‘If one considers that the primary intention of the conquerors in their settlements was none other than to bring souls to heaven and vassals to their king, as well as their own honour and duty, then cruelly destroying the Indians, as the Bishop says, would end everything without gathering souls for heaven nor vassals for the King.’ So wrote Bernardo de Vargas Machuca, a veteran conquistador, in 1618. The bishop to whom Vargas Machuca was referring was Bartolomé de Las Casas, a still-famous firebrand friar whose condemnations of conquistador atrocities against the indigenous peoples of the Americas, taken seriously at court and eventually influencing Spanish imperial policies, infuriated the likes of Vargas Machuca. He gave his riposte to the bishop a title, Defense and Discourse of the Western Conquests, that might serve as a description of Fernando Cervantes’s lively new book.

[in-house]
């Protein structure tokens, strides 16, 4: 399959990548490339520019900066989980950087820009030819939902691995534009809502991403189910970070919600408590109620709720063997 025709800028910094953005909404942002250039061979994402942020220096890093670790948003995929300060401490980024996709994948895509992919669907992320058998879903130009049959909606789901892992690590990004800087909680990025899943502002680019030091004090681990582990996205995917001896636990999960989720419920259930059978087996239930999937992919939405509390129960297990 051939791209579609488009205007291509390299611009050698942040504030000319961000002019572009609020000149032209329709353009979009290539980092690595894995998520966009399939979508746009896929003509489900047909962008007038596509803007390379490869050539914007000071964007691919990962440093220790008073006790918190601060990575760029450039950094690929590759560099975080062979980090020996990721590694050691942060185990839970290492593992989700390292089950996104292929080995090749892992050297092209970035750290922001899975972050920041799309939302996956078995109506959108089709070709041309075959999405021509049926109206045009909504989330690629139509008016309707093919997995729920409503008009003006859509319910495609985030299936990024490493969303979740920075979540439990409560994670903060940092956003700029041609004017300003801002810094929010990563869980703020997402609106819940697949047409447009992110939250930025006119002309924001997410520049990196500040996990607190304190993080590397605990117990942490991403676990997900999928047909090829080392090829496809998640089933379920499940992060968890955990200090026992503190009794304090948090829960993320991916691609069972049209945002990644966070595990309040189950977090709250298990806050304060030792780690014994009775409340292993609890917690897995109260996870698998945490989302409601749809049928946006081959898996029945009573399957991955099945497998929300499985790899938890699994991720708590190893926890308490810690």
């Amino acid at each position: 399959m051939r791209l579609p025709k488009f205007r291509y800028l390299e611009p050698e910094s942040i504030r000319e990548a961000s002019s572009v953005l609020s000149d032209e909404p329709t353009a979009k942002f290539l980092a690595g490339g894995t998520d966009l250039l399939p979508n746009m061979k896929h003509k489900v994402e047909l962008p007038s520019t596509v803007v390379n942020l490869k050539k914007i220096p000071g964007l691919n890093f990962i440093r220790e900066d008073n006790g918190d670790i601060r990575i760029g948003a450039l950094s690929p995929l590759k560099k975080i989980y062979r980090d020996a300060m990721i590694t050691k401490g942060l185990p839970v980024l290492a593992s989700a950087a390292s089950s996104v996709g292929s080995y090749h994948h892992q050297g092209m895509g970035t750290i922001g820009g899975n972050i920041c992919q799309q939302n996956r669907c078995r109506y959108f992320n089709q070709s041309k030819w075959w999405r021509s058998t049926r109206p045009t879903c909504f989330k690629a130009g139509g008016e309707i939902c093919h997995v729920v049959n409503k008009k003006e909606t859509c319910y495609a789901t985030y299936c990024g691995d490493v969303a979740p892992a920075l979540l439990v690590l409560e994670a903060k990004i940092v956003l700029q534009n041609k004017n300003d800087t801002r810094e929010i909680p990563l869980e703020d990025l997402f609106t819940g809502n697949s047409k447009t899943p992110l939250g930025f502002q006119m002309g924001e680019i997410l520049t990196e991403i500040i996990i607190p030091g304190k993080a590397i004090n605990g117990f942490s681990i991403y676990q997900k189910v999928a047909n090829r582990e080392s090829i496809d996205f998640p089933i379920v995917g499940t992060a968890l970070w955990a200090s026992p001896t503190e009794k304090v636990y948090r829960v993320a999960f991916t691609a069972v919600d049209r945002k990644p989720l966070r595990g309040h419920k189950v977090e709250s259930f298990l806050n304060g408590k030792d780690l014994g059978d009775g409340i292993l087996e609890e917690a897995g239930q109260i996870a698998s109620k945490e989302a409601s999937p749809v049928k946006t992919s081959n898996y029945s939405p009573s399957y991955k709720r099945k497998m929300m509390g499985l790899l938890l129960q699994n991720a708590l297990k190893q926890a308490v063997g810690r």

Even though Vargas Machuca’s statement is not found in Cervantes’s book, it captures much of its spirit and argument. For although Cervantes displays a more ambivalent attitude towards Las Casas than Vargas Machuca, he is as passionately convinced as was the latter that the conquistadores and their conquests are in dire need of an apologia.
Cervantes was born in Mexico but received his degrees in Britain in the 1980s and has taught at the University of Bristol for thirty years. That matters, because he positions himself here proudly in the tradition of the British Hispanists, viewing